7. 7. What Are They Writing? Letters of Evaluation are CONFIDENTIAL AAMC Guidelines for Letter Writers (works for dental school applicants too): https:// www.aamc.org/download/351978/data/letters-printfriendly.pdf Ask your evaluator if he/she will be able to provide a good, supportive letter of evaluation for you. Making it easier for them makes it easier for you!
    8. 8. What Do They Need?  Provide your evaluator with some basic information about the who, what, when, where, how and why associated with your request  A pre-addressed, stamped envelope OR a completed “Confidential Rights to Waiver Form” from Interfolio.com  Timeline (please allow a minimum of 3 weeks for processing).  Your STUINFO “Transcript”  Personal statement if available.  A current resume and list of activities/accomplishments.  Entrance examination scores (GRE, MCAT, DAT, LSAT, etc) if available.
    9. 9. When Do You Need Them? Good Rules of Thumb: Have your letters ready BEFORE primaries Make sure you understand the process by which letters need to be received and have noted that in your timeline!!!! Centralized Application Service Direct Mailing Credential File
    10. 10. Credential File If you choose to use a credential file, we recommend Interfolio www.Interfolio.com Used to hold letters and unofficial transcripts for candidates Documents sent out upon your request Establish well in advance of submitting your primary application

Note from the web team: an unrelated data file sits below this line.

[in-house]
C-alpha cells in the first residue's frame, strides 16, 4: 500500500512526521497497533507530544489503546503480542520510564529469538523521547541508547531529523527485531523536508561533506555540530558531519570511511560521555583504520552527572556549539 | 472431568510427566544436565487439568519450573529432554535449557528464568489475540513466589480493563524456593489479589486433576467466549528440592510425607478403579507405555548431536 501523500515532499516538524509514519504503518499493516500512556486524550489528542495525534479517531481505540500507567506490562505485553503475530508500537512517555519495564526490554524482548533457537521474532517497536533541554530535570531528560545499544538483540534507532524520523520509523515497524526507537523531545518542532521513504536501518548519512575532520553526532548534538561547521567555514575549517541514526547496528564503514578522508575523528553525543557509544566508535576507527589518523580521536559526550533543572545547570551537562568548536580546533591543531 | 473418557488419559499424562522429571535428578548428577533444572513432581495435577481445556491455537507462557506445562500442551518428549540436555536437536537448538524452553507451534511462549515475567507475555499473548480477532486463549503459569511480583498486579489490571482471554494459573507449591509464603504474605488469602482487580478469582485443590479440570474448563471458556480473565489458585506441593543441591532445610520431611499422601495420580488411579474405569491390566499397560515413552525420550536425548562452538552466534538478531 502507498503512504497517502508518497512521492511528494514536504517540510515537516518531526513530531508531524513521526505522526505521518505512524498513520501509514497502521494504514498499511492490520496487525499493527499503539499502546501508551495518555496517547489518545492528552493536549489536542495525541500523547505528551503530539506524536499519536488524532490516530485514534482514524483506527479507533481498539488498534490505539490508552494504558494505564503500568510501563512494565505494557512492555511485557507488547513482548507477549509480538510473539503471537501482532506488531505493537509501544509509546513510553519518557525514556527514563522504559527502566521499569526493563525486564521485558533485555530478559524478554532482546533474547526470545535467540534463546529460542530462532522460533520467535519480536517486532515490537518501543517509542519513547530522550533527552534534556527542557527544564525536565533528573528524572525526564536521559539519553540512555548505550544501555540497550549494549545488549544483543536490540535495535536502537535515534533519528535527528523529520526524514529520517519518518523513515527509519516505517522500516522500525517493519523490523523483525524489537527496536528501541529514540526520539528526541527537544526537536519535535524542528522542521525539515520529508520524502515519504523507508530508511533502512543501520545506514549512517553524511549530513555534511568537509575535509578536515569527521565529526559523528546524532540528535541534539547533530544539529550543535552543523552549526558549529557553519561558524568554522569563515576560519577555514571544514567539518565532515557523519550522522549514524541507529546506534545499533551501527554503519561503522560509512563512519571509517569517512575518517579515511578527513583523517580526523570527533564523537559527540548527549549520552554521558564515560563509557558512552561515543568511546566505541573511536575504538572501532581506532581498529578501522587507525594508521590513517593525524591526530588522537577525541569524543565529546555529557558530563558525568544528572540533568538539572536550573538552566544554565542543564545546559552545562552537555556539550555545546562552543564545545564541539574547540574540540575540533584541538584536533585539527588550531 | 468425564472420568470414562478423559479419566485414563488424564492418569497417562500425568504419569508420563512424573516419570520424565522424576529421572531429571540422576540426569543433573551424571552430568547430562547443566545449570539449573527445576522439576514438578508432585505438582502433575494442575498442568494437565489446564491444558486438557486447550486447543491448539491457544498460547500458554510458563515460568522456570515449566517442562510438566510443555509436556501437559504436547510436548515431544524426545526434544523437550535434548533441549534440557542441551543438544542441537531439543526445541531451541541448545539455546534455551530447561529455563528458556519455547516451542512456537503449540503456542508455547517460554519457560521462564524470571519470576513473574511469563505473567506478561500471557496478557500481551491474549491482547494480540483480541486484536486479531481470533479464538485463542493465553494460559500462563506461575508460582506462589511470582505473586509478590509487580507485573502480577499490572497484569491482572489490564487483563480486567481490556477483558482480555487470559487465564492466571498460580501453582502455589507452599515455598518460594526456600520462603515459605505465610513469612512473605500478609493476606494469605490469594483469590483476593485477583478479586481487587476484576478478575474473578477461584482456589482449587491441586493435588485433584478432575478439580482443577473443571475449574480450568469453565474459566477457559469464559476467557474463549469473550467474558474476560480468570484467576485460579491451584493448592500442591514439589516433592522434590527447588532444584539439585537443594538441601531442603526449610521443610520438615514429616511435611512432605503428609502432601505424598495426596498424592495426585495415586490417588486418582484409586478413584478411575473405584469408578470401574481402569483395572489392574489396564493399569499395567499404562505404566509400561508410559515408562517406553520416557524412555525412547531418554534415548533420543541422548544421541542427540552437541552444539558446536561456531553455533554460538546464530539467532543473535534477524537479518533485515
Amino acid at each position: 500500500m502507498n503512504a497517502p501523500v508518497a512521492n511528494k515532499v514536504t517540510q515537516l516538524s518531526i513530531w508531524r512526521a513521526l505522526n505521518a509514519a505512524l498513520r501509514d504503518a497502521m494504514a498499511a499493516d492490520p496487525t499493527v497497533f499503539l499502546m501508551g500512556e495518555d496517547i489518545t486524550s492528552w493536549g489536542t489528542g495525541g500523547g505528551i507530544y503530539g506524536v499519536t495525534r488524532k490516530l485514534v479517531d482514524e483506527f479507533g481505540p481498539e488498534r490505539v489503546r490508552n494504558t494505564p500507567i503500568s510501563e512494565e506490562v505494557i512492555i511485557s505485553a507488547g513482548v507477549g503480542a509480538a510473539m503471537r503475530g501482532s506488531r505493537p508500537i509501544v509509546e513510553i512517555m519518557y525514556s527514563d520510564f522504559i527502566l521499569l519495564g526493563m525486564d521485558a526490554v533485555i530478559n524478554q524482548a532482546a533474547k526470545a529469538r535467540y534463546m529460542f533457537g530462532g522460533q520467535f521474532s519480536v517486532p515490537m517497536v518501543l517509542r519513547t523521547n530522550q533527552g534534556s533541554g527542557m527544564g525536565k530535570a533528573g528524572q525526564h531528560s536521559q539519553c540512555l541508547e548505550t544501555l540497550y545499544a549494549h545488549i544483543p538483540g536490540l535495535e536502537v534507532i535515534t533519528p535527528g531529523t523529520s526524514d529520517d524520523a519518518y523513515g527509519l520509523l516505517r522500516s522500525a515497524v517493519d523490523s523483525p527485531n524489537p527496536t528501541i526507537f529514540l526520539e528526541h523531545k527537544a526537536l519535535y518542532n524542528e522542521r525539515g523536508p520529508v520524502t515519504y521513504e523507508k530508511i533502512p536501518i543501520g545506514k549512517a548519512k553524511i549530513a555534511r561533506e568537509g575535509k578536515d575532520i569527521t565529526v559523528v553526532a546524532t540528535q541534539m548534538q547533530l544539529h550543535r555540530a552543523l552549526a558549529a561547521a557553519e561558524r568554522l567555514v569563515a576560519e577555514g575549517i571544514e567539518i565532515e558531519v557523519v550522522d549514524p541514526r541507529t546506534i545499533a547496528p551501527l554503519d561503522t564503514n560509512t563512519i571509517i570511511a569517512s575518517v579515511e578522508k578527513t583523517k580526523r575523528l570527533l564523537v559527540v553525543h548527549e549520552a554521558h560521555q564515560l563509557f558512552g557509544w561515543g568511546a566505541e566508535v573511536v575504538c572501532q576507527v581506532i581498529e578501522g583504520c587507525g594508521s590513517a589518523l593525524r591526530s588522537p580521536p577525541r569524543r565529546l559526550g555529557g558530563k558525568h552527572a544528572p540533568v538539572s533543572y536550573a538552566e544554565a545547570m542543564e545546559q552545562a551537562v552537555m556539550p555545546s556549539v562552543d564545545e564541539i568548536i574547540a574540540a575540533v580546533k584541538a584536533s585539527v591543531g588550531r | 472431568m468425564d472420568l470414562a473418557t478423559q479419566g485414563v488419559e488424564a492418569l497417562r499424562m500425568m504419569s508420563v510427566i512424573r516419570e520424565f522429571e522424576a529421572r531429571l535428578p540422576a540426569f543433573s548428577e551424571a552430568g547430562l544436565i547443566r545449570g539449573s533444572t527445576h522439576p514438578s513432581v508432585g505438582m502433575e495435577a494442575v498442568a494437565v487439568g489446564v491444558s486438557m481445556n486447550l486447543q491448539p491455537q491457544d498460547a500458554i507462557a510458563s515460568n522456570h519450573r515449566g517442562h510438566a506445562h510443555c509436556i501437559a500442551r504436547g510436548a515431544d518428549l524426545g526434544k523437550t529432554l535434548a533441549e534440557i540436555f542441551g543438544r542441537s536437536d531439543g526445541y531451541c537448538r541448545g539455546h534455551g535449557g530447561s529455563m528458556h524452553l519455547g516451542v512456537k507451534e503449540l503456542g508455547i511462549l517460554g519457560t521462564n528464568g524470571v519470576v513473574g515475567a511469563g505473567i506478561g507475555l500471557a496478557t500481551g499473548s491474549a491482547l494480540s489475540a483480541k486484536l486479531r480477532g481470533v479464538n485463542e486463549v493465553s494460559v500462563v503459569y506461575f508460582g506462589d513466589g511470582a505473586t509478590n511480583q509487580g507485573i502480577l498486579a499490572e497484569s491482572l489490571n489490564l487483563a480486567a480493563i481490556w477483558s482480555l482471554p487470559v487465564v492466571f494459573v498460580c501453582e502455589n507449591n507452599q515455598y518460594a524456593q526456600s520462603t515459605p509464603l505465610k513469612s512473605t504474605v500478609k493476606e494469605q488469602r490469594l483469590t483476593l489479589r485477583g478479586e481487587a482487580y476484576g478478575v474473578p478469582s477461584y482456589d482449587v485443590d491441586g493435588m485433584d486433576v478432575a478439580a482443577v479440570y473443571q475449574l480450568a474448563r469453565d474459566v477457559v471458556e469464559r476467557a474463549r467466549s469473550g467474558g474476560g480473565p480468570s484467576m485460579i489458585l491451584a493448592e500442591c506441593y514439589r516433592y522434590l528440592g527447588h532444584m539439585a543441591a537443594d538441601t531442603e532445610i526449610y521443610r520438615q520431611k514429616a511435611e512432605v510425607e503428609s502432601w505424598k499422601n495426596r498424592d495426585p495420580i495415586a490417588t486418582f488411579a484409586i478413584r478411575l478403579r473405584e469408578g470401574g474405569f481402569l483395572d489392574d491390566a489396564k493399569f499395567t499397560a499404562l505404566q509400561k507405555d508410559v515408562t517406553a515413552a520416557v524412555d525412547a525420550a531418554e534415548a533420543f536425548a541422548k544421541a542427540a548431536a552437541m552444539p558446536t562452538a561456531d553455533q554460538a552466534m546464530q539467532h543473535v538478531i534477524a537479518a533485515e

11. 11. Personal Statement
    12. 12. The Personal Statement Your statement must: Be Personal Explain why you are pursuing medicine/dentistry Be well written
    13. 13. The Personal Statement Cont. Your statement could:  Discuss, individuals or incidents that have shaped your life  Elaborate things listed on your application  Explain academic irregularities  State your personal philosophy  Discuss a non-traditional background
    14. 14. The Personal Statement Cont. Maximum number of characters Take advantage! When submitting through application services (i.e. AMCAS), avoid expressing interest in a specific school. Dental – DDS & DMD Allopathic – MD Osteopathic - DO AADSAS AMCAS AACOMAS 4,500 Characters Max 5,300 Characters Max 4,500 Characters Max